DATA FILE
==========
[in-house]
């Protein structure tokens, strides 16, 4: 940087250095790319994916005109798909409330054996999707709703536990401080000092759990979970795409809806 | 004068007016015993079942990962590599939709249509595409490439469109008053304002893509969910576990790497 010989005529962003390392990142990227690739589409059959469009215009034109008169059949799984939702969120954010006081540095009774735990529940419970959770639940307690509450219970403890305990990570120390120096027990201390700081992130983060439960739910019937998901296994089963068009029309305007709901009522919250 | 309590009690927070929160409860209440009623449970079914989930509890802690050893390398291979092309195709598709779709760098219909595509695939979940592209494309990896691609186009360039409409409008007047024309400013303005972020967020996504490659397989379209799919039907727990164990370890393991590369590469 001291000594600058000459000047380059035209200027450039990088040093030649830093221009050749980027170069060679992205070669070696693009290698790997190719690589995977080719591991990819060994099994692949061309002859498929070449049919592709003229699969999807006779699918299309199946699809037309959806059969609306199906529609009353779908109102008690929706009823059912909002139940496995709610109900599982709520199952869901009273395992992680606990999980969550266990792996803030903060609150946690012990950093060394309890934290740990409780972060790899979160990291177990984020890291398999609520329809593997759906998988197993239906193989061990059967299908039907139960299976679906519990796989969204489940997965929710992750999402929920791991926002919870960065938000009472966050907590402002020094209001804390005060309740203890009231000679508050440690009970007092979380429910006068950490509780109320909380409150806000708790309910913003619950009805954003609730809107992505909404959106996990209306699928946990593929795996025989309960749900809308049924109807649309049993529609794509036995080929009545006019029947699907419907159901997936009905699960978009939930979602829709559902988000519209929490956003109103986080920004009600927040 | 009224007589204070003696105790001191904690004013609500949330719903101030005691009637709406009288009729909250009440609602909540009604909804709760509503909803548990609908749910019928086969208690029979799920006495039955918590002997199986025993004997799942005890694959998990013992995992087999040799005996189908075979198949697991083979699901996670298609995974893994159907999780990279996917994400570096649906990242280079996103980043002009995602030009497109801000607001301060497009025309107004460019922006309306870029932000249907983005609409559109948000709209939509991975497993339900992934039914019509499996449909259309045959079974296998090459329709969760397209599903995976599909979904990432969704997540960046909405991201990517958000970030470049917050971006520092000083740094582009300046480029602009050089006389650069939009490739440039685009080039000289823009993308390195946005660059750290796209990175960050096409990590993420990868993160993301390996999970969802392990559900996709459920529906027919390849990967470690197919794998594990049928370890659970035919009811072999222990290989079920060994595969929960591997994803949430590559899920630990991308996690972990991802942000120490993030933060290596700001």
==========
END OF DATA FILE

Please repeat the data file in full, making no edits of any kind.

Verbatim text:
[in-house]
């Protein structure tokens, strides 16, 4: 940087250095790319994916005109798909409330054996999707709703536990401080000092759990979970795409809806 | 004068007016015993079942990962590599939709249509595409490439469109008053304002893509969910576990790497 010989005529962003390392990142990227690739589409059959469009215009034109008169059949799984939702969120954010006081540095009774735990529940419970959770639940307690509450219970403890305990990570120390120096027990201390700081992130983060439960739910019937998901296994089963068009029309305007709901009522919250 | 309590009690927070929160409860209440009623449970079914989930509890802690050893390398291979092309195709598709779709760098219909595509695939979940592209494309990896691609186009360039409409409008007047024309400013303005972020967020996504490659397989379209799919039907727990164990370890393991590369590469 001291000594600058000459000047380059035209200027450039990088040093030649830093221009050749980027170069060679992205070669070696693009290698790997190719690589995977080719591991990819060994099994692949061309002859498929070449049919592709003229699969999807006779699918299309199946699809037309959806059969609306199906529609009353779908109102008690929706009823059912909002139940496995709610109900599982709520199952869901009273395992992680606990999980969550266990792996803030903060609150946690012990950093060394309890934290740990409780972060790899979160990291177990984020890291398999609520329809593997759906998988197993239906193989061990059967299908039907139960299976679906519990796989969204489940997965929710992750999402929920791991926002919870960065938000009472966050907590402002020094209001804390005060309740203890009231000679508050440690009970007092979380429910006068950490509780109320909380409150806000708790309910913003619950009805954003609730809107992505909404959106996990209306699928946990593929795996025989309960749900809308049924109807649309049993529609794509036995080929009545006019029947699907419907159901997936009905699960978009939930979602829709559902988000519209929490956003109103986080920004009600927040 | 009224007589204070003696105790001191904690004013609500949330719903101030005691009637709406009288009729909250009440609602909540009604909804709760509503909803548990609908749910019928086969208690029979799920006495039955918590002997199986025993004997799942005890694959998990013992995992087999040799005996189908075979198949697991083979699901996670298609995974893994159907999780990279996917994400570096649906990242280079996103980043002009995602030009497109801000607001301060497009025309107004460019922006309306870029932000249907983005609409559109948000709209939509991975497993339900992934039914019509499996449909259309045959079974296998090459329709969760397209599903995976599909979904990432969704997540960046909405991201990517958000970030470049917050971006520092000083740094582009300046480029602009050089006389650069939009490739440039685009080039000289823009993308390195946005660059750290796209990175960050096409990590993420990868993160993301390996999970969802392990559900996709459920529906027919390849990967470690197919794998594990049928370890659970035919009811072999222990290989079920060994595969929960591997994803949430590559899920630990991308996690972990991802942000120490993030933060290596700001």